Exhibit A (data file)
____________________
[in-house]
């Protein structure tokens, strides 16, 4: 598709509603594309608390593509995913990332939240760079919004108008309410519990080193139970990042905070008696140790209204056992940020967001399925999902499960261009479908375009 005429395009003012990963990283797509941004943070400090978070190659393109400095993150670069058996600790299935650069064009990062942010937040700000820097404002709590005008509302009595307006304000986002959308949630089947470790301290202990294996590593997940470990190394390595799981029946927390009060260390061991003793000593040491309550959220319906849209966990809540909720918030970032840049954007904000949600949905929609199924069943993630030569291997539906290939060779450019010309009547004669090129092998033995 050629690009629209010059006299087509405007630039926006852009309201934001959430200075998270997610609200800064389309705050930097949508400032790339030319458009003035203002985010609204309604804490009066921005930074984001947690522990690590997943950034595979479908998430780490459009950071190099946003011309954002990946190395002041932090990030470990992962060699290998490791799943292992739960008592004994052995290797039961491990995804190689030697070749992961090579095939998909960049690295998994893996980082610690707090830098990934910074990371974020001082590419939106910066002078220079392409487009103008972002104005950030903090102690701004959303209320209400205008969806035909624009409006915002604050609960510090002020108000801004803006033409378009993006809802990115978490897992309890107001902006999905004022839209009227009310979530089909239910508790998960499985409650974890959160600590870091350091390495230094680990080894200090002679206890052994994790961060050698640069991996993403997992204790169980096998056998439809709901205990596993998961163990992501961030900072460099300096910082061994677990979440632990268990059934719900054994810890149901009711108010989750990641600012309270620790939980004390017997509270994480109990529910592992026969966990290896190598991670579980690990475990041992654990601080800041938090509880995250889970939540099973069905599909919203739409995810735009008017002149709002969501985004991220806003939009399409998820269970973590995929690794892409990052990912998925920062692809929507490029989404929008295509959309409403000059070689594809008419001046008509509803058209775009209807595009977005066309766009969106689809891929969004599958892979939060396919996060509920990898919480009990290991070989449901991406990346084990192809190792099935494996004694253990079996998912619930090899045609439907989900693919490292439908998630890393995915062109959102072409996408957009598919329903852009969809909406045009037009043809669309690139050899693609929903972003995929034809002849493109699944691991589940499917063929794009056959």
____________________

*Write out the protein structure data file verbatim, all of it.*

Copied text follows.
[in-house]
């Protein structure tokens, strides 16, 4: 598709509603594309608390593509995913990332939240760079919004108008309410519990080193139970990042905070008696140790209204056992940020967001399925999902499960261009479908375009 005429395009003012990963990283797509941004943070400090978070190659393109400095993150670069058996600790299935650069064009990062942010937040700000820097404002709590005008509302009595307006304000986002959308949630089947470790301290202990294996590593997940470990190394390595799981029946927390009060260390061991003793000593040491309550959220319906849209966990809540909720918030970032840049954007904000949600949905929609199924069943993630030569291997539906290939060779450019010309009547004669090129092998033995 050629690009629209010059006299087509405007630039926006852009309201934001959430200075998270997610609200800064389309705050930097949508400032790339030319458009003035203002985010609204309604804490009066921005930074984001947690522990690590997943950034595979479908998430780490459009950071190099946003011309954002990946190395002041932090990030470990992962060699290998490791799943292992739960008592004994052995290797039961491990995804190689030697070749992961090579095939998909960049690295998994893996980082610690707090830098990934910074990371974020001082590419939106910066002078220079392409487009103008972002104005950030903090102690701004959303209320209400205008969806035909624009409006915002604050609960510090002020108000801004803006033409378009993006809802990115978490897992309890107001902006999905004022839209009227009310979530089909239910508790998960499985409650974890959160600590870091350091390495230094680990080894200090002679206890052994994790961060050698640069991996993403997992204790169980096998056998439809709901205990596993998961163990992501961030900072460099300096910082061994677990979440632990268990059934719900054994810890149901009711108010989750990641600012309270620790939980004390017997509270994480109990529910592992026969966990290896190598991670579980690990475990041992654990601080800041938090509880995250889970939540099973069905599909919203739409995810735009008017002149709002969501985004991220806003939009399409998820269970973590995929690794892409990052990912998925920062692809929507490029989404929008295509959309409403000059070689594809008419001046008509509803058209775009209807595009977005066309766009969106689809891929969004599958892979939060396919996060509920990898919480009990290991070989449901991406990346084990192809190792099935494996004694253990079996998912619930090899045609439907989900693919490292439908998630890393995915062109959102072409996408957009598919329903852009969809909406045009037009043809669309690139050899693609929903972003995929034809002849493109699944691991589940499917063929794009056959």